Step into their shoes

"You can actually look around, see your own hands, and gaze 50 metres down to the ground."

Imagine being perched 50 metres above the ground atop a transmission tower in the rugged Tasmanian wilderness, trying to fix an intricate electrical issue while the wind whips at your clothes and howls in your ears.

This is the reality facing linesmen, and thanks to a new virtual reality system run by Tas Networks at Agfest, the public can experience this dizzying experience for themselves.

"The virtual reality experience shows the extents TasNetworks go to so people can switch on their lights, turn on their toaster, flick on the heater, and deliver power into your home," said Linda Manaena, Tas Network's brand and communications leader.

"Our linesmen go to great lengths - and heights - to inspect and maintain our transmission and distribution network. This program lets you experience what our linesmen and the maintenance crew see when they are on top of those towers," she said.

The viewer places on a large set of goggles and head phones, and uses two hand-held controllers, which fully immerses them in the program.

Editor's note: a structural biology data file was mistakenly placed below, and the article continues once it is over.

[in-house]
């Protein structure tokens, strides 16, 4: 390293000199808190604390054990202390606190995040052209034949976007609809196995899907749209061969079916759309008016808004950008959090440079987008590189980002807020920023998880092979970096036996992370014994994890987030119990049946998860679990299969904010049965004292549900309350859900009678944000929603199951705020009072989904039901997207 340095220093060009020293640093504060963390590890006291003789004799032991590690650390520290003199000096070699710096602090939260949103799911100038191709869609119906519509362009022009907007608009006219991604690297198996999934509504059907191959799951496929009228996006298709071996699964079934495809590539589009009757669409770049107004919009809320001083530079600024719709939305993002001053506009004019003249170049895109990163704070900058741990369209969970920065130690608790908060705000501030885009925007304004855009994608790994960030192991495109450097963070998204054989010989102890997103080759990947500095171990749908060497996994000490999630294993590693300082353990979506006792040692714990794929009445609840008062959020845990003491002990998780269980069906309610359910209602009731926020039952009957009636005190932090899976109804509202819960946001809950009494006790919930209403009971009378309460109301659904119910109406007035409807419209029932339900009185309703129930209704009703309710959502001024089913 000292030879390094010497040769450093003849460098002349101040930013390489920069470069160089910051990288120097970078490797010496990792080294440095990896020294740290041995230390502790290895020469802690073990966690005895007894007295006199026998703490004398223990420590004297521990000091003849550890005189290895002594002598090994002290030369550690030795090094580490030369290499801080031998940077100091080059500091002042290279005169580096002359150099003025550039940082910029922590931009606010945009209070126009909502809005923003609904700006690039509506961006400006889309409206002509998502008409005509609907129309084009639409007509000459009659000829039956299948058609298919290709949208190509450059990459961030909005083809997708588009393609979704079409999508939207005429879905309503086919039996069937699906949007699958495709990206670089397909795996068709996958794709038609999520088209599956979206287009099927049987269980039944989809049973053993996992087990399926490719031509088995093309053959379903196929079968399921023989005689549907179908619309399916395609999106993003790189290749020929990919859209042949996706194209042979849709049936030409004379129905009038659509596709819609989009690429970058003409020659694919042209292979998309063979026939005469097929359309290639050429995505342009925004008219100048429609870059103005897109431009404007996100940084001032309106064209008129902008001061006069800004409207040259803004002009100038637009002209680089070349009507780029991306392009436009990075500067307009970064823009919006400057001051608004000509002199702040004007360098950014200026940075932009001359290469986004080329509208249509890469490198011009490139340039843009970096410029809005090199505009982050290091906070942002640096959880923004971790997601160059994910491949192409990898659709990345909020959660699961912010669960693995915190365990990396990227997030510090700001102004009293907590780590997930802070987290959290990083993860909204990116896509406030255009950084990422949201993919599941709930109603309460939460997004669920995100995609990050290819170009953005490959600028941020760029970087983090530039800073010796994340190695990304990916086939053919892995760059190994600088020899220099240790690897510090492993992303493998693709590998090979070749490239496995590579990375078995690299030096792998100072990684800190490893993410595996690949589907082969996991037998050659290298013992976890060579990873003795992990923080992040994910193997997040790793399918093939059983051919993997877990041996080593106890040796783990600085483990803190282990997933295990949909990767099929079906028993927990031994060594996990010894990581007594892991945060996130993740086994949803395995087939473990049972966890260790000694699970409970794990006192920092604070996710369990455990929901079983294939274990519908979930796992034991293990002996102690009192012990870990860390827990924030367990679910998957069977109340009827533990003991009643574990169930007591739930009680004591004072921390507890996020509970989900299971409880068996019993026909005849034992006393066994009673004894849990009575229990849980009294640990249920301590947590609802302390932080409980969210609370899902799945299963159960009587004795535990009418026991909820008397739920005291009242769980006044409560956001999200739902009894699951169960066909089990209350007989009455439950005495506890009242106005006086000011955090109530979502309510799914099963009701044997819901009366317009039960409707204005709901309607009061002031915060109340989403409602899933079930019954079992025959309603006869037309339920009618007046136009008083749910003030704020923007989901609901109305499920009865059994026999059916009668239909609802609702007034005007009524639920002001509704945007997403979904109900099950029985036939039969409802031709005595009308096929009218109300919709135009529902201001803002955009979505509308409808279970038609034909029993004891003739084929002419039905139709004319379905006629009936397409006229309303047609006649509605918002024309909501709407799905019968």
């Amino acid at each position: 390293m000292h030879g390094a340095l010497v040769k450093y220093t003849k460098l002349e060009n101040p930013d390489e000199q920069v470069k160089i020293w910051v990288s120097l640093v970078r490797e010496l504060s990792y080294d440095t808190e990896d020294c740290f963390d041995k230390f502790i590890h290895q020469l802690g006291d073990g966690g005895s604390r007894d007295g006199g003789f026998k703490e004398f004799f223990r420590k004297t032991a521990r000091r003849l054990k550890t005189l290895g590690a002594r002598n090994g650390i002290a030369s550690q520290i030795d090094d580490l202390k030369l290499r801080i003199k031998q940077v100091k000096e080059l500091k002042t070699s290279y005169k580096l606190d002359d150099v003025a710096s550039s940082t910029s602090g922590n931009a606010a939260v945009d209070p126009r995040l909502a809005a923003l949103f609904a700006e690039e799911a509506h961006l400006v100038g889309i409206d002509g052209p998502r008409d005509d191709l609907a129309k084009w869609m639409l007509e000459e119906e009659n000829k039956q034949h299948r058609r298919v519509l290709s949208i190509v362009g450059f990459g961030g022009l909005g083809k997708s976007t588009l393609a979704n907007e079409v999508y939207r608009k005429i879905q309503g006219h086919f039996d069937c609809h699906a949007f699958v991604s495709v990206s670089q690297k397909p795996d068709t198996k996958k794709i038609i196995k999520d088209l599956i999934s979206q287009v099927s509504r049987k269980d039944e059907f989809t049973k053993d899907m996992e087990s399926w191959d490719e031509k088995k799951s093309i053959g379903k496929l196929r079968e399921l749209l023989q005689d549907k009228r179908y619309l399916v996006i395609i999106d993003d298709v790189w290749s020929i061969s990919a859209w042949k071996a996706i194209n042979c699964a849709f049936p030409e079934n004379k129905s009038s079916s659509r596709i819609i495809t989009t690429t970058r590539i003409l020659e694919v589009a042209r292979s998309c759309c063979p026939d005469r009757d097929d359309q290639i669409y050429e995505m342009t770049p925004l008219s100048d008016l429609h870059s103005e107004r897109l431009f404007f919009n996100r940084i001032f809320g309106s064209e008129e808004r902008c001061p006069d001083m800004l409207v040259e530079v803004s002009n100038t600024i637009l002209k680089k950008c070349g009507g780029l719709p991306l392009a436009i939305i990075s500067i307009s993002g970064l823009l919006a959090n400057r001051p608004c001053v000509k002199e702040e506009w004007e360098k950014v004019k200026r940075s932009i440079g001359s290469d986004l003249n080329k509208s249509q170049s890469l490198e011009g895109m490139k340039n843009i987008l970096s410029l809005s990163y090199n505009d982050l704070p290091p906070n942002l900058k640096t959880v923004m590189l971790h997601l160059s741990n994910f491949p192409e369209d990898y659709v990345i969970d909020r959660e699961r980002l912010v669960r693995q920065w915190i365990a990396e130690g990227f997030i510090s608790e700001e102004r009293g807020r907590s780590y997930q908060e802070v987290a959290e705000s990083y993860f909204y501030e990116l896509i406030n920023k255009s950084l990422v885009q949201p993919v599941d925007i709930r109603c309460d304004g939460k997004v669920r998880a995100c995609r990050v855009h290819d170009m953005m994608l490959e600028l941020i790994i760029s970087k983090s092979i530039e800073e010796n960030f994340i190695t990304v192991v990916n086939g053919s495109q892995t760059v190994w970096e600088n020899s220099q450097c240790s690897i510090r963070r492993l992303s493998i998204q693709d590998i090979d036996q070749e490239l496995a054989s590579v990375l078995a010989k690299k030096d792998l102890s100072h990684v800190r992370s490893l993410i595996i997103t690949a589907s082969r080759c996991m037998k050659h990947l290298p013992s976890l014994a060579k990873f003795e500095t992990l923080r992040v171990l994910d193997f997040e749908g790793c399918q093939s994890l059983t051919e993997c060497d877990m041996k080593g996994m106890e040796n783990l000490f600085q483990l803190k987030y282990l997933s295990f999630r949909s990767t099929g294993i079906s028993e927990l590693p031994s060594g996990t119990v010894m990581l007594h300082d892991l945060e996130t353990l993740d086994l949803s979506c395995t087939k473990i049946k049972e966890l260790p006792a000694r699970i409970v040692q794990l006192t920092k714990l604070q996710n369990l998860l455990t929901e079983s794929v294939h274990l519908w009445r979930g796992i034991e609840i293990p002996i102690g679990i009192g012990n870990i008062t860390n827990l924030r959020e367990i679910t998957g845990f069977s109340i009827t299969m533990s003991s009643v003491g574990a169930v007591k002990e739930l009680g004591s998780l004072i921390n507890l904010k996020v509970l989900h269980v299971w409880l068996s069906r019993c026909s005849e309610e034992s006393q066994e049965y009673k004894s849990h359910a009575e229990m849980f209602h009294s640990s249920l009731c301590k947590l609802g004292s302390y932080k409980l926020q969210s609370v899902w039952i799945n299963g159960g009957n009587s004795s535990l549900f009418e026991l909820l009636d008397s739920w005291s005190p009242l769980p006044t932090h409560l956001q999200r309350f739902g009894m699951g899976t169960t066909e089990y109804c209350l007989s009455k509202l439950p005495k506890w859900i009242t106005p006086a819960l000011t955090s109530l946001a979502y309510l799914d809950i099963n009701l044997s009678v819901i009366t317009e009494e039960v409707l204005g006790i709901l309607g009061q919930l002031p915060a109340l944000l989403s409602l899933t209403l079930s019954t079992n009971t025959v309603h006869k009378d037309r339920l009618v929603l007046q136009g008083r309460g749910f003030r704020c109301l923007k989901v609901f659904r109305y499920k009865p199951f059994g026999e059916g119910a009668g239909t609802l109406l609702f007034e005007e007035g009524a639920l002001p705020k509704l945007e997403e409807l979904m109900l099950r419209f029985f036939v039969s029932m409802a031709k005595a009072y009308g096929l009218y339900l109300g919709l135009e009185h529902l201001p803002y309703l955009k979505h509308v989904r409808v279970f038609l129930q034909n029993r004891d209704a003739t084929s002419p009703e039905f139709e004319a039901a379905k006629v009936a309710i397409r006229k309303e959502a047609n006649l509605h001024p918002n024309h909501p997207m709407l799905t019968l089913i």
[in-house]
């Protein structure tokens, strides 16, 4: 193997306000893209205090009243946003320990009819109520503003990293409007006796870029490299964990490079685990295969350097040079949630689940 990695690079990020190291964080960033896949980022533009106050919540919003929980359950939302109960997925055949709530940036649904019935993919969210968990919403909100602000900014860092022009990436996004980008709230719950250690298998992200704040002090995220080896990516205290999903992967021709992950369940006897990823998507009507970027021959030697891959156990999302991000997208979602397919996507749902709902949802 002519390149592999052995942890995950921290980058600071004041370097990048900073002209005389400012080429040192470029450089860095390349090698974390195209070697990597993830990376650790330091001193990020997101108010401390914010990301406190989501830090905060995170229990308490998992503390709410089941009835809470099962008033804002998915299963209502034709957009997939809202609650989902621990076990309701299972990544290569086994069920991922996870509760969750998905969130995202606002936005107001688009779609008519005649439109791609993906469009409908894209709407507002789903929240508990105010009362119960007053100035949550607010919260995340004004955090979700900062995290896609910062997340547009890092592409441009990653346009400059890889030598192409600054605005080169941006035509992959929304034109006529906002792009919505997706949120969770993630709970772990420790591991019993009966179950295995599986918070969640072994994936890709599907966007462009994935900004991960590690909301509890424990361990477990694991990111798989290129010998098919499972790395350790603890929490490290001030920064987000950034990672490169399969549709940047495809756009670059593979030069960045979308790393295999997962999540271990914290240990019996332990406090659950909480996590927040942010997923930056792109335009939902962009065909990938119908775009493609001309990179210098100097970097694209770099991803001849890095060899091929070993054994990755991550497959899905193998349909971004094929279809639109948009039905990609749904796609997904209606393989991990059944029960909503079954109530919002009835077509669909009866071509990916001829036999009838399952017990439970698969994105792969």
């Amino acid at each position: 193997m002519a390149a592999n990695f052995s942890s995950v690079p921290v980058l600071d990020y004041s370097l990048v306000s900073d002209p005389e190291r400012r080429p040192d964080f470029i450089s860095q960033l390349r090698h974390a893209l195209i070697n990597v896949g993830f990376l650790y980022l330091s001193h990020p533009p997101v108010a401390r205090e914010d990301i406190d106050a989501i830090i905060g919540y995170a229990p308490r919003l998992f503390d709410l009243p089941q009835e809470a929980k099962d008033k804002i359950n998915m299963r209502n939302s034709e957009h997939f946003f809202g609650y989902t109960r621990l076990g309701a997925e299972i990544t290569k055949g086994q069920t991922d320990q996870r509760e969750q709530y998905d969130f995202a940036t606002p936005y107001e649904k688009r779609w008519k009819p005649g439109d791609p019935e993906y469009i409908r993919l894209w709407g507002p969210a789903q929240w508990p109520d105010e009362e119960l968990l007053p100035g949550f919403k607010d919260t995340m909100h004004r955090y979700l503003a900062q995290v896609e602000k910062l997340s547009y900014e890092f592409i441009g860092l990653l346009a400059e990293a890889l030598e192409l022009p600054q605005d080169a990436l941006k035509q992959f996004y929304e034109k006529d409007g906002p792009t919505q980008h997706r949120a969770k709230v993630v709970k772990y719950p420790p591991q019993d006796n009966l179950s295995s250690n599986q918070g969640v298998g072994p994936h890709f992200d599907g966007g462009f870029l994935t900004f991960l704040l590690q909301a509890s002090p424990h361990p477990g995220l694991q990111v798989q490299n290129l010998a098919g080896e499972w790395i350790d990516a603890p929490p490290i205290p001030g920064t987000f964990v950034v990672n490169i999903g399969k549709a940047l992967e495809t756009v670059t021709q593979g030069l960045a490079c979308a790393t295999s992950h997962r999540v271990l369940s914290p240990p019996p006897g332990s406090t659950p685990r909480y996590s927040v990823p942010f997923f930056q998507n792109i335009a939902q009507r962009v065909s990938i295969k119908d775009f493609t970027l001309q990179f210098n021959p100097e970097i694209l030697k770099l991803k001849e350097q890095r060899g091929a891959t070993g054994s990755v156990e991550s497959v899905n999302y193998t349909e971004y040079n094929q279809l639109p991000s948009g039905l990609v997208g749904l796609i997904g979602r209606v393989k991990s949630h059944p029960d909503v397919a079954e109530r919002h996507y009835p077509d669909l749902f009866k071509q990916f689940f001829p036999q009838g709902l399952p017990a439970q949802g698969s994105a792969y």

Once the program loads, the viewer finds themselves on top a dizzyingly-high transmissions tower, waving good-bye to a chopper that has just dropped them off.

The viewer must then finish the typical tasks that real linesmen face, such as isolating the power or replacing a floor panel.

During one task, the viewer is directed to replace a missing floor panel, and cover a gaping hole in the platform, but they can do anything - including tossing it over the edge of the tower to watch it plummet to the ground.

"However, if a viewer chooses to do this they will receive a message informing them that this action was dangerous, and that a major violation has been recorded," said Ms Manaena.

At that point, the viewer would no longer be able to continue the tasks in the program and a chopper will arrive alongside the platform to pick them up.

"It is quite an unreal, and amazing experience," said Ms Manaena.

"You can actually look around, see your own hands, and gaze 50 metres down to the ground."

The viewer interacts with an environment created from real footage around Mount Wellington and other places in Tasmania that was merged to form a computer-generated landscape typical of the Tasmanian wilderness.

"The image of the transmission tower is very much like our transmission towers," said Ms Manaena. "Everything, even right down to the gloves on your hands, is very close to the ones our linesmen use."

She said the experience gives people a chance to understand the working lives of linesmen.

"But it could definitely be used for a whole bunch of other purposes in the future, such as for training."